“People have said that I’m sleeping with a murderer and I’m going home to a murderer,” said Walker.

Olsen said it’s difficult to hear when strangers and others are judging people he loves.

“They have no idea what I’m like as a person,” he added.

Following the fatal crash, Walker wanted to help the man she barely knew. Olsen was released on bail and placed under house arrest. Walker moved to Alberta to be a support to him until he went to jail.

Olsen planned to plead guilty right away but the case kept being pushed back. He thought he would be in jail by summer 2010.

Olsen is now living in Red Deer after being granted full parole last August.

“What I did, I will have to live with for the rest of my life,” said Olsen. “No amount of jail time is going to matter.”

“With Chad being out of prison, he has more of an opportunity to use his experience in a positive light,” added Walker.

Olsen considers himself a recovering alcoholic. He said he’s a changed man. He’s a lot quieter than he used to be.

“I’m happier with smaller things,” said Olsen, who works in the oilpatch and comes home after every shift. “I don’t take things for granted and I try to focus on that.”

While he and Walker try to enjoy life by laughing with each other and going out with friends, the fatal crash isn’t far from his mind. He knows he can spend time with his family while the Howe children will not be with their parents.

Olsen said he feels sorry for the Howe family and the pain he’s put them through.

No matter where he lives, Olsen said the fatal crash will always be on his mind. He says he’d rather face it head on and deal with it than avoid or hide from it.

“I’m not a cowardly person. I’m not the kind of person who wants to try to forget about what I did.”

Earlier this year, the Howe family filed a $3.5-million lawsuit against Olsen. He declined comment on the lawsuit.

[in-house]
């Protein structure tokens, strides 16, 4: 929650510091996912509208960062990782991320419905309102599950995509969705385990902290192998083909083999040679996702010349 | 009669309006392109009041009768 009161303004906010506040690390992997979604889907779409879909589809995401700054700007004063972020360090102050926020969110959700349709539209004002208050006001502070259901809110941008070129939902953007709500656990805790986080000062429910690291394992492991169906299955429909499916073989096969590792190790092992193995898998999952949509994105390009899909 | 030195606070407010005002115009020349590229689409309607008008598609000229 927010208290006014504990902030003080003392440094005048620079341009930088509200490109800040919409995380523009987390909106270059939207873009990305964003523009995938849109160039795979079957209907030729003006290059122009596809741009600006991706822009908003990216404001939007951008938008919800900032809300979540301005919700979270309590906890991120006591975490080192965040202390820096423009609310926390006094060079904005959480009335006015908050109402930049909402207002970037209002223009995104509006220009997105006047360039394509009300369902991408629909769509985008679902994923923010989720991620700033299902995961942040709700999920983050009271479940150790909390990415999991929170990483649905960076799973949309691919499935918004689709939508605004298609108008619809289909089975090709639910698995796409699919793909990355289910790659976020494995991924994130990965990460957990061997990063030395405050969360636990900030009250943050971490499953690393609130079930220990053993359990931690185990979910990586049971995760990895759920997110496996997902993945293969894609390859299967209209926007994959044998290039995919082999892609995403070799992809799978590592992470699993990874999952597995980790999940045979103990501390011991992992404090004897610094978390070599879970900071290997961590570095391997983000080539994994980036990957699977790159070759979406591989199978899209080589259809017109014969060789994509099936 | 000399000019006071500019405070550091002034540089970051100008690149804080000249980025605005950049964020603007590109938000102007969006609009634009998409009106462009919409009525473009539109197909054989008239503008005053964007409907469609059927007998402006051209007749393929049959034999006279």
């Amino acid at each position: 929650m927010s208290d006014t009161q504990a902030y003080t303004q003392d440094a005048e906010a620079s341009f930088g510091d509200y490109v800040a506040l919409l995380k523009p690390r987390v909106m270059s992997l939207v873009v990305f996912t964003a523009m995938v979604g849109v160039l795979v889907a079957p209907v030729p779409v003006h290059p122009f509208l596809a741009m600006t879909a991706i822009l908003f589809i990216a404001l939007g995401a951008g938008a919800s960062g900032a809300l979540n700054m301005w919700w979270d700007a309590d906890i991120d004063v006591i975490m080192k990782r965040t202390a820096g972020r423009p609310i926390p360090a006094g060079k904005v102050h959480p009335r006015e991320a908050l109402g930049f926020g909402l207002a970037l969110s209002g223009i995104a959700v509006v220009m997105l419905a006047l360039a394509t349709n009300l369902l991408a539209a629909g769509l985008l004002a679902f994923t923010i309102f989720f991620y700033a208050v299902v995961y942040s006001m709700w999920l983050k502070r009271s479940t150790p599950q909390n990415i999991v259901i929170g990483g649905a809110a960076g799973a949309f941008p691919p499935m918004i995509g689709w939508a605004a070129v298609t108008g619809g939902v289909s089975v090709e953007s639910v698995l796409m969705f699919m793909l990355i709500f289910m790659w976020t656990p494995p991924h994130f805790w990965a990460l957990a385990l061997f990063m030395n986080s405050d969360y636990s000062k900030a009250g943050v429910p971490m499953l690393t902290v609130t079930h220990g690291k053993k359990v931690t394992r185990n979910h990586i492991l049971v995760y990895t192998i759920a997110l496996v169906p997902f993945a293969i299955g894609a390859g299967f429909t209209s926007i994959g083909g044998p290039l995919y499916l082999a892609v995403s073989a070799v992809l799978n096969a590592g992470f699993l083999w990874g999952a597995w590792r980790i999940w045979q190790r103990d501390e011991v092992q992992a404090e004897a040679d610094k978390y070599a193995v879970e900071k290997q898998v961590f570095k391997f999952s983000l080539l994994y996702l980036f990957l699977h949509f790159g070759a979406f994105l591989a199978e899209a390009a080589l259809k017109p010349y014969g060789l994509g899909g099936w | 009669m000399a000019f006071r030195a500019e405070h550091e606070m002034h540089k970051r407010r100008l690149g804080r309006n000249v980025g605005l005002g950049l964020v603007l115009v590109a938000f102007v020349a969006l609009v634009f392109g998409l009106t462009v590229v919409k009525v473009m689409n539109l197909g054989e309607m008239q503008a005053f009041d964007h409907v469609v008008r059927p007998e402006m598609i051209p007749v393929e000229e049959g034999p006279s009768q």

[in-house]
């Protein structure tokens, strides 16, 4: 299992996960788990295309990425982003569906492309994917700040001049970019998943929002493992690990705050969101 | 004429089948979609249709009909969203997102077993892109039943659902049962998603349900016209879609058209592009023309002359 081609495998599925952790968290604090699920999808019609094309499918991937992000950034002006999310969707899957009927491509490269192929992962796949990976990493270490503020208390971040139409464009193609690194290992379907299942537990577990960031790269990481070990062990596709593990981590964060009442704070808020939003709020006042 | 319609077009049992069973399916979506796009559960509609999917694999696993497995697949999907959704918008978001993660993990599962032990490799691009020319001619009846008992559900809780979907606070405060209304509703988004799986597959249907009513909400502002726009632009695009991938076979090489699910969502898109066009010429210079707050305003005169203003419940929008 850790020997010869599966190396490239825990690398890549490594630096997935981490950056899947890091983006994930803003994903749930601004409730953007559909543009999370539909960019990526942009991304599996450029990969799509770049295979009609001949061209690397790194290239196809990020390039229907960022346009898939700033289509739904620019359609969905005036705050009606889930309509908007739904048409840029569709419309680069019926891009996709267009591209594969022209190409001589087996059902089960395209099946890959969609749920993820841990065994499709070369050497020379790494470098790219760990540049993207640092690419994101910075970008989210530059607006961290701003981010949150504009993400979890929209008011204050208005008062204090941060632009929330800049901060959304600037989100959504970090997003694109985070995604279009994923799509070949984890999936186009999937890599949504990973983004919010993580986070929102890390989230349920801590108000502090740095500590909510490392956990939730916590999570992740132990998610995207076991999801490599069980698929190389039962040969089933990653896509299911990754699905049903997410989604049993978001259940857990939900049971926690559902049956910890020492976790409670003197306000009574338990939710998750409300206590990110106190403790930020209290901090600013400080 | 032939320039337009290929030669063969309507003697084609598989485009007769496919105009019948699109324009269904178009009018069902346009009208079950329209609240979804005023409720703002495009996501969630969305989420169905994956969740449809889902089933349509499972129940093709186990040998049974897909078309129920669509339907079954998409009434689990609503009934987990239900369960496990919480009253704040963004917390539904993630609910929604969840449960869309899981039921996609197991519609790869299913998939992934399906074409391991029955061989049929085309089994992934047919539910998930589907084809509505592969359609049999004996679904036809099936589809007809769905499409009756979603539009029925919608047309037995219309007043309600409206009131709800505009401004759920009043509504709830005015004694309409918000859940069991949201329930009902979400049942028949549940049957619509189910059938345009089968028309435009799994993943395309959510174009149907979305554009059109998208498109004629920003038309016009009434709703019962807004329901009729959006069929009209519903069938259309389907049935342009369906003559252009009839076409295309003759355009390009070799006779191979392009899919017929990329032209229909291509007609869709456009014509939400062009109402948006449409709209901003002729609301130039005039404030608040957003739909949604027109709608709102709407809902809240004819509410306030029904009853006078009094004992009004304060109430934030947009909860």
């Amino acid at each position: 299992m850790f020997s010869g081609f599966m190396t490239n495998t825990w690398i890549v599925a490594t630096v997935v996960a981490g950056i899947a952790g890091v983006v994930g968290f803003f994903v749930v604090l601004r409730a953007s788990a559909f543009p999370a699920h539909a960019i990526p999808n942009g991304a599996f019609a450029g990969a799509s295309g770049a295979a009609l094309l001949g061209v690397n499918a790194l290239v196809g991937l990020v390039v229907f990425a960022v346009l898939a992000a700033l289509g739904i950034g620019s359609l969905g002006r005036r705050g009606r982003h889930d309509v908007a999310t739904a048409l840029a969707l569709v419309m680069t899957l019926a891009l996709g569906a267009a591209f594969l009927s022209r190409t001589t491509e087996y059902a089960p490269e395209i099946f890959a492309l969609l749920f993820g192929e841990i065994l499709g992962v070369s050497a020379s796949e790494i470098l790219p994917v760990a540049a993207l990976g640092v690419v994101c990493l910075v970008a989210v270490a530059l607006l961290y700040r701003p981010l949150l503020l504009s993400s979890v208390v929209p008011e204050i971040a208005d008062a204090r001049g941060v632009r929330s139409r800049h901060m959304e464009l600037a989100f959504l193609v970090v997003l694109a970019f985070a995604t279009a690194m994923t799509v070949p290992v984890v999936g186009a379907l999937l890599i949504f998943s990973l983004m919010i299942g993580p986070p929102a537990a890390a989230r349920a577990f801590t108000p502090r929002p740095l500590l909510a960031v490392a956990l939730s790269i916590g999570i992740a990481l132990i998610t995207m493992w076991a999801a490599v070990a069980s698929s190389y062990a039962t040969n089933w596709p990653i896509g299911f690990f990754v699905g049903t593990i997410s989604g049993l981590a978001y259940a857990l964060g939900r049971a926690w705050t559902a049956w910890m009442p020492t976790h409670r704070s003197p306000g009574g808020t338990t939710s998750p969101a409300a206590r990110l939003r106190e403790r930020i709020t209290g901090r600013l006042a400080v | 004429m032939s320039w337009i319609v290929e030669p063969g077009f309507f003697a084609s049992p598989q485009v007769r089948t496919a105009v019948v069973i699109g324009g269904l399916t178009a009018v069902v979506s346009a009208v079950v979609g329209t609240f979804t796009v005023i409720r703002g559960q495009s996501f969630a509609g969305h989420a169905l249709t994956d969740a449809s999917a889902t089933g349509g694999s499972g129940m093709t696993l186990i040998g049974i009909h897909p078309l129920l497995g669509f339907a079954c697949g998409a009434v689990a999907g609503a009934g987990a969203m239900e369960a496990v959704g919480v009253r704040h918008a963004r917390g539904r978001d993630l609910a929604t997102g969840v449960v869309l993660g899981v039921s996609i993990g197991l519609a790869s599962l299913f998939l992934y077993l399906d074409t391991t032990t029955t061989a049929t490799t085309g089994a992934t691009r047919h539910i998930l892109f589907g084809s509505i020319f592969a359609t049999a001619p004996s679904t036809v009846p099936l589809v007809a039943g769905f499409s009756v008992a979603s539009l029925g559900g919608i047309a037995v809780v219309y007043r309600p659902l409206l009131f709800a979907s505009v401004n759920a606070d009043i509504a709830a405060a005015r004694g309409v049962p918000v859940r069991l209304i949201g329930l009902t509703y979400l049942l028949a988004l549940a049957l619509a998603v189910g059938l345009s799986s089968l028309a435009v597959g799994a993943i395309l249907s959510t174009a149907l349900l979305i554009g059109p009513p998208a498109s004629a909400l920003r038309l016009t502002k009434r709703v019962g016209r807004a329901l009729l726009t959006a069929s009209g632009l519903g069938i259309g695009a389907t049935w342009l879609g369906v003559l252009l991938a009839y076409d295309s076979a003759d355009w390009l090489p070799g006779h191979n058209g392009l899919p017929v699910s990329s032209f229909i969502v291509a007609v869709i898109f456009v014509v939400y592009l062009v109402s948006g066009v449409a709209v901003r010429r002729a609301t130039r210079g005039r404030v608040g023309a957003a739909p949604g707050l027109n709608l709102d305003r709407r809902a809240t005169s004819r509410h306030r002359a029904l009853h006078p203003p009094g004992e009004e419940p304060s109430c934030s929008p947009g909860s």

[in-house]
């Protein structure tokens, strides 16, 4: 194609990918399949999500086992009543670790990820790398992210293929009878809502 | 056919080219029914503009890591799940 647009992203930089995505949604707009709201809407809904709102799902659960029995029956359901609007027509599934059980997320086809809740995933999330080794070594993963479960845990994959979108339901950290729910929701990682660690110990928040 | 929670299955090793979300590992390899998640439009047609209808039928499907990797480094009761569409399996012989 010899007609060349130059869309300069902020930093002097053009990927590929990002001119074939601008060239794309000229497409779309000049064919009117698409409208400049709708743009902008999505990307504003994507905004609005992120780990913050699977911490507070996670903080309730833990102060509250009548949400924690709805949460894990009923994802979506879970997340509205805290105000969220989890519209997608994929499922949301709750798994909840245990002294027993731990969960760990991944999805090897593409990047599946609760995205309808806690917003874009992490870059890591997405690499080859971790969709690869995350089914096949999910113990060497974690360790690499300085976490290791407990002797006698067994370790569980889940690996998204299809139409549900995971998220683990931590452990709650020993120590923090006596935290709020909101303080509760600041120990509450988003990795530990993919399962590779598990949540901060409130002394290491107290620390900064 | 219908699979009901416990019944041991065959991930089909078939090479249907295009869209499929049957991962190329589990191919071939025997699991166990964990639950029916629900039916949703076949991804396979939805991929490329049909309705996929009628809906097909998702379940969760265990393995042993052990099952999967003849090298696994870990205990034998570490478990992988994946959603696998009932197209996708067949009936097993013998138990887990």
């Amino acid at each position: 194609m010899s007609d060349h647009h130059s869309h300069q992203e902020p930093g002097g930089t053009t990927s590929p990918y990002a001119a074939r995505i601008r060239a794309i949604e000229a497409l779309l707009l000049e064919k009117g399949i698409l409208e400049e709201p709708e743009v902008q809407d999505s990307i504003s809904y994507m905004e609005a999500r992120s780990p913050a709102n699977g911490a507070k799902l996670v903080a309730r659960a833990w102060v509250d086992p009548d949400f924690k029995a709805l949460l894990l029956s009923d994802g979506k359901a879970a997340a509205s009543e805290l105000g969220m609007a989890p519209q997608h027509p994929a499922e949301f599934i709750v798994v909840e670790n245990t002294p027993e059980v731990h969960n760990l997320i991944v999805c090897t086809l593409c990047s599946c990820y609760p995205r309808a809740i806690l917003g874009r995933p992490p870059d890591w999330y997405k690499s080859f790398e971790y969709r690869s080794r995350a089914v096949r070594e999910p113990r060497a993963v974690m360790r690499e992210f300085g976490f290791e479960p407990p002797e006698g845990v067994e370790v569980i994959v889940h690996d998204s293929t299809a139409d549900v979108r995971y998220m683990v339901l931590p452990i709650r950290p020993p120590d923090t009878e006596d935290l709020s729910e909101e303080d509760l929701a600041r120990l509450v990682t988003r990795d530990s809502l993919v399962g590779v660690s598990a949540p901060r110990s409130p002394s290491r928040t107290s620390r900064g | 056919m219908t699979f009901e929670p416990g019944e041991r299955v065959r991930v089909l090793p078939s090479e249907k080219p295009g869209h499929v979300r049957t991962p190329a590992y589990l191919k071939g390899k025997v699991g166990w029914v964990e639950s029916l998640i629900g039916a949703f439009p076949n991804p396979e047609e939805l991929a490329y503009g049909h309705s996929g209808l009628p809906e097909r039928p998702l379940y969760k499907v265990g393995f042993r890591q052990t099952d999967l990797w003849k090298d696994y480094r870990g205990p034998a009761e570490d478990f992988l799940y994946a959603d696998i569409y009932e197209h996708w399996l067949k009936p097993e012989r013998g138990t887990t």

Olsen hopes to meet with Sandra Green, the mother of Krista Howe. She’s been a staunch advocate for stronger impaired driving laws. That’s where his heart lies, too.

Olsen is eager to talk about the perils of drinking and driving to 14-to-18-year-olds, as well as impaired drivers. Walker has contacted dozens of advocacy groups to see if they want to hear his story. Olsen’s main message to youth is that what happened that tragic night can happen to anyone.

“It doesn’t matter your background, you don’t have to be a criminal or an alcoholic or a drunk,” said Olsen. “You just have to make a selfish decision, a mistake that can happen at any given time. And it affects so many people beyond your imagination.”

Walker wants people to know that Olsen is a good person who did a wrong thing and now wants to do right. She feels his story will relate to youth because Olsen grew up in a good home, but made a selfish decision to drink and drive that night.

Killing someone on the road can happen to anyone who drinks and drives, she added.

“Chad is (like) the kid that you grew up with,” she said.

Alberta has joined Quebec, Ontario, Manitoba, Nova Scotia and New Brunswick in bringing in zero tolerance legislation for new drivers. Those with a graduated licence who are caught with a blood alcohol level over zero face stiff penalties. Olsen would like to see that legislation expanded to all drivers, so that the legal limit is zero instead of .08.

Olsen said if people realized there was zero tolerance for drinking, they wouldn’t drive home after even one drink. They’d be concerned about losing their driver’s licence and their job. As Olsen says, it’s more personal than thinking about jail sentences.

“I think people are too tolerant of their friends having a couple of drinks and being OK to drive home,” said Olsen.

Walker agreed that people shouldn’t drive home, even after one drink. She’d like to see cards with car crash scenes, similar to the graphic depictions used in anti-tobacco messages, placed in every liquor store bag.

“There are so many other options out there,” she added. “We don’t have any excuses . . . you just don’t let people walk out the door (if they’ve been drinking).”

Olsen has spoken with people who say they’ll have a beer to relax or they can “drink like a fish” and yet they don’t think alcohol will affect their driving. His story is testament that drinking and driving don’t mix.